Swimmers who want to prepare for the next EP OWSS event which will take part on 22 November at Marina Martinique can swim a 1km or a 2 km in the Ocean Racing Series which will take place on Sunday in Port Elizabeth. Entries can be done online at www.oceanracingseries.com
The Kouga Swim Club holds training sessions in the Marina Martinique canals on Monday and Wednesday mornings at 7 am for adult swimmers and Friday afternoons at 15.15 for all age groups. Non members are welcome to attend and details can be obtained by emailing email@example.com
More information about open water swimming can be found at:
Anybody who watched the Awesome Foursome (Ryk, Roland Schoeman, Lyndon Ferns and Darian Townsend) win gold in the 4 x 100m freestyle relay at the Athens Olympics in 2004, would enjoy reading the recently released Ryk Neethling autobiography.
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The book covers the build up to the Athens Olympics and reveals how the top swimmers started believing they could win the gold medal in the relay, even though they had only finished in eighth position at the World Champs the previous year.
The rest is, as they say is history, and the unforgettable sight of the four South Africans celebrating while a stunned Michael Phelps looks on, will forever be etched in the minds of South Africans.
Neethling describes how he landed up training in America, and the many sacrifices that needed to be made along the way. The hard work a top swimmers needs to put into the pool is described, without going into jargon that only a swimmer would understand.
It is quite a story about how a boy from Bloemfontein reached the top of international swimming and eventually achieved his dream of winning an Olympic gold medal.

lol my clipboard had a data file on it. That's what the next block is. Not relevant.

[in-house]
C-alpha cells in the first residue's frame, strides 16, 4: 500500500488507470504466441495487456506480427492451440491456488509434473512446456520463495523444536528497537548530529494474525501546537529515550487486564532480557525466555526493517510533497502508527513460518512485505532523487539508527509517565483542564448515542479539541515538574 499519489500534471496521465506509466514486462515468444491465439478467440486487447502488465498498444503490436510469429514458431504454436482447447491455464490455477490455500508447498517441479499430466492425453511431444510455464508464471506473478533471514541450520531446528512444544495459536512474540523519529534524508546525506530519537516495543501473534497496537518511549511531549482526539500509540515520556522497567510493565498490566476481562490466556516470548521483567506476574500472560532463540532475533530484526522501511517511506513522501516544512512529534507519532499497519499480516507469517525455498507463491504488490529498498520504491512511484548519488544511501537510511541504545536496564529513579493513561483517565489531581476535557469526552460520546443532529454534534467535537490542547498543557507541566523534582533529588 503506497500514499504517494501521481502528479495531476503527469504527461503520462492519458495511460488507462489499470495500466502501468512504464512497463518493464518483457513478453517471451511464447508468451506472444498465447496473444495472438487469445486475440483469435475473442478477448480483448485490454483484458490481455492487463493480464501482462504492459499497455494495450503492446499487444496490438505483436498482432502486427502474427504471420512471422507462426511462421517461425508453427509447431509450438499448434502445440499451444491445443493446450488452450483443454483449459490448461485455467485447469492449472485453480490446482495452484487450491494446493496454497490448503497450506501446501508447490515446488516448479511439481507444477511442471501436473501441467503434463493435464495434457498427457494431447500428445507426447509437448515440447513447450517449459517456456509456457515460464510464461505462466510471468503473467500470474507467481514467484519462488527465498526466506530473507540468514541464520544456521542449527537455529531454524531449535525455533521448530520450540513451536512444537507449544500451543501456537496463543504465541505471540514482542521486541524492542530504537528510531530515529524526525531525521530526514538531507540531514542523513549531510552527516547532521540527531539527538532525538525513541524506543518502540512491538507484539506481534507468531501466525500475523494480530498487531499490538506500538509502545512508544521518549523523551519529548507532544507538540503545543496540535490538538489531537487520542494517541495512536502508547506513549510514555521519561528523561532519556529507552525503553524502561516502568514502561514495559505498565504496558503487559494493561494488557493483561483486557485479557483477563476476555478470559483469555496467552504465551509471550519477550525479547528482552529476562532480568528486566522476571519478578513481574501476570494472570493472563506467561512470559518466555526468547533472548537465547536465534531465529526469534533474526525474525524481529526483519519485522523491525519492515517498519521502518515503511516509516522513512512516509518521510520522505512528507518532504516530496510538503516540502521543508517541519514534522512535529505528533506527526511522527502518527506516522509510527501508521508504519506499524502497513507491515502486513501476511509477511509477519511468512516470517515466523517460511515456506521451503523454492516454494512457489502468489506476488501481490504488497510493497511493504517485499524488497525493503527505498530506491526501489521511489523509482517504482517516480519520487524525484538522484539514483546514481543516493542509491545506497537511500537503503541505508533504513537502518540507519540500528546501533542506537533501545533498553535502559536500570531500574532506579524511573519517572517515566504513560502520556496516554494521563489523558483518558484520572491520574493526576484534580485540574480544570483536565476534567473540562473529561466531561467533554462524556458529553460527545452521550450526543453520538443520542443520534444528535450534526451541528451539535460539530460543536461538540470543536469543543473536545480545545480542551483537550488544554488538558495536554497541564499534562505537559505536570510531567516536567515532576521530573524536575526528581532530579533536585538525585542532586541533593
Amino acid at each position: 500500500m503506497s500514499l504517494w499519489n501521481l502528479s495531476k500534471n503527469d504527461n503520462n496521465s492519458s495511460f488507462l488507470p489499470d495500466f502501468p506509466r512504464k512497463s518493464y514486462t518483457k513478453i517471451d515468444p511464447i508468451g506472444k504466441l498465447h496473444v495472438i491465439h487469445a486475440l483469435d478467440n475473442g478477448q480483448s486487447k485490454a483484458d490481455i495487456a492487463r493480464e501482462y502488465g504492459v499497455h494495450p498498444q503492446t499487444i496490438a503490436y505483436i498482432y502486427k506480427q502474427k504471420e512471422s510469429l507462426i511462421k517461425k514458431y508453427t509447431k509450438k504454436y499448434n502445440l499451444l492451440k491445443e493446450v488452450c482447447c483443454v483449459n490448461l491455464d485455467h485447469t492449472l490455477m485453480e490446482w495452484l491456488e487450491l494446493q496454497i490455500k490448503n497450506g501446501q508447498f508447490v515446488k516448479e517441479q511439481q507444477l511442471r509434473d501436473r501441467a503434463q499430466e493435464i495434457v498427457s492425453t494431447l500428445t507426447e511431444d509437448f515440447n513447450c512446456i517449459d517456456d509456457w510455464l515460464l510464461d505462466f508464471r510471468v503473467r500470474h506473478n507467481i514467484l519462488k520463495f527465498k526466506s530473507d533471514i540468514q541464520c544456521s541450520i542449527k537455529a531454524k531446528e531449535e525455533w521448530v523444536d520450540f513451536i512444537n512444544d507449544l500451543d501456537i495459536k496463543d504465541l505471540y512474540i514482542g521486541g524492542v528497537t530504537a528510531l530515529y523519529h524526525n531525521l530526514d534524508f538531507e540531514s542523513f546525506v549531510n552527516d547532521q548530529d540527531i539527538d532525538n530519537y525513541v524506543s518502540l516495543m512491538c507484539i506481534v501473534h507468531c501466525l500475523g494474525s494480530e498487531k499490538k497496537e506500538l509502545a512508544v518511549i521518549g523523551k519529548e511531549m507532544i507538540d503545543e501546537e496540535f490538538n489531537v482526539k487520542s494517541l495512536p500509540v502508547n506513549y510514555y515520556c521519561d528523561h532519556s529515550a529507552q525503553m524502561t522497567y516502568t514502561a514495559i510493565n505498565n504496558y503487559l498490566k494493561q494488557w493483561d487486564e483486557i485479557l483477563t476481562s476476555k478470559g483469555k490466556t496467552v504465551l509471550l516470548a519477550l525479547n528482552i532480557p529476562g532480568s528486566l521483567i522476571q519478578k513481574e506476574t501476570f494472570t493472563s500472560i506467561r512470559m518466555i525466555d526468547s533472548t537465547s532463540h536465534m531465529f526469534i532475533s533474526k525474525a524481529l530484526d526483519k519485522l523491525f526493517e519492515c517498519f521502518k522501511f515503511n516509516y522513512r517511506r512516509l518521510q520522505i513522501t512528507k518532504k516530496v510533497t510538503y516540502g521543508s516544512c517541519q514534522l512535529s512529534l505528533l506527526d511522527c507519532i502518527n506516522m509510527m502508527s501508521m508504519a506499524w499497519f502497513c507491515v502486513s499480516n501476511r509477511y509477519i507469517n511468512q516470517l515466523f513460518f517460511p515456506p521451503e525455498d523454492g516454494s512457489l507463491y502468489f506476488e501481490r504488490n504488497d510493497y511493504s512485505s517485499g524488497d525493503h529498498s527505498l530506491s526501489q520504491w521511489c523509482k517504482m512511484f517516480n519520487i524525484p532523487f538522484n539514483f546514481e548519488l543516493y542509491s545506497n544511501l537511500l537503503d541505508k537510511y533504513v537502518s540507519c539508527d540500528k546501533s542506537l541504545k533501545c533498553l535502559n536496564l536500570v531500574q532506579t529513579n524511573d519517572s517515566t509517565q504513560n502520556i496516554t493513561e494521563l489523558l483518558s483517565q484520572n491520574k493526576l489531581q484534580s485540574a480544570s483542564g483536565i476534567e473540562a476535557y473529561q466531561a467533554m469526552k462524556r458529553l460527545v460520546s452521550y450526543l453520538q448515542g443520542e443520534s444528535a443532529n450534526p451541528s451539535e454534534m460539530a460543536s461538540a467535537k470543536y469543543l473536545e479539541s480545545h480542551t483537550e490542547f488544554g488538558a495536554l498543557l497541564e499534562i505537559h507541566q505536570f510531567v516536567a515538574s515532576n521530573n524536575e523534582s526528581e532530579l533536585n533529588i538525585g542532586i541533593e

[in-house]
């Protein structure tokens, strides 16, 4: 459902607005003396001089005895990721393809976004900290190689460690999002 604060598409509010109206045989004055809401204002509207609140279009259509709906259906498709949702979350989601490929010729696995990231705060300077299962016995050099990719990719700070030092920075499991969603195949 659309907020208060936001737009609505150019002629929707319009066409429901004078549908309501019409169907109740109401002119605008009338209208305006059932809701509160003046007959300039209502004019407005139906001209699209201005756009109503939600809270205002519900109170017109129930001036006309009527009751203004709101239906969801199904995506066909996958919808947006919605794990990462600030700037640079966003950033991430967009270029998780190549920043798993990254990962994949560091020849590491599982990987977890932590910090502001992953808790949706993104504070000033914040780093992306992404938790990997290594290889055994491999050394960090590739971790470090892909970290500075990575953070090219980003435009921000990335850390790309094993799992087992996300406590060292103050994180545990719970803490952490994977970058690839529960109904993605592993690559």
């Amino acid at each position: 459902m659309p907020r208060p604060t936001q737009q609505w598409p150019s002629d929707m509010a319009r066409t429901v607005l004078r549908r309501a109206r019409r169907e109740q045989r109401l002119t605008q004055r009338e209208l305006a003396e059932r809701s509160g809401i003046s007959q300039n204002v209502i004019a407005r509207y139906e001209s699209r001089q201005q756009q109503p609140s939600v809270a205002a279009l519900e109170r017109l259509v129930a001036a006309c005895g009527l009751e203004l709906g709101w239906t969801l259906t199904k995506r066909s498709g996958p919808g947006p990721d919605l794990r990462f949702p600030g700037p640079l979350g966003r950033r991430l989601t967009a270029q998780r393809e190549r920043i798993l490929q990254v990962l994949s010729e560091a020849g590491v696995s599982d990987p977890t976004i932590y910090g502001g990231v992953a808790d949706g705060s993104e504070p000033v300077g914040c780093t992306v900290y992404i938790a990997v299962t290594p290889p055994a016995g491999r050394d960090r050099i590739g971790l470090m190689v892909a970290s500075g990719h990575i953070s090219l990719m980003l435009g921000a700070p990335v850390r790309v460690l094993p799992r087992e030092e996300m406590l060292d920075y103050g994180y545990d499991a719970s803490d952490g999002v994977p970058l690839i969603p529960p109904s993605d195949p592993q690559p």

Neethling does not pull punches when telling how Swim SA, the body controlling the sport in the country seemed to be working against the swimmers, instead of supporting them. Many valid points are mentioned and one wonders what will actually become of the sport in the future.
It is clear, not only from “Chasing the Dream”, but also from events that occurred at Beijing that all is not well at Swim SA. Neethling covers the build up to Beijing and the clashes he had with Dirk Lange, the disgraced national swim coach.
Lange should have never been appointed as our national director of coaching in the first place and lets just hope he has not caused lasting damage to South African swimming. His inferiority complex when dealing with our senior swimmers contributed in a large manner to the rift between the local based and the overseas based swimmers.
The incompetence displayed by the administrators at Swim SA compounded the problem and instead of winning medals at Olympic Games, we now have officials telling us about how many African and national records we broke at the Olympics.
Let’s hope Neethling’s book will cause some frank discussions about where we are as a swimming nation and that plans to ensure we win medals at the 2012 Olympics will be put into place now.
Ryk Neethling is a prime example of South Africa’s never say die attitude and he is worthy of being called a South African sports legend. May his book inspire the next generation of South African swimmers who will believe that they can conquer the world, no matter what obstacles stand in their path.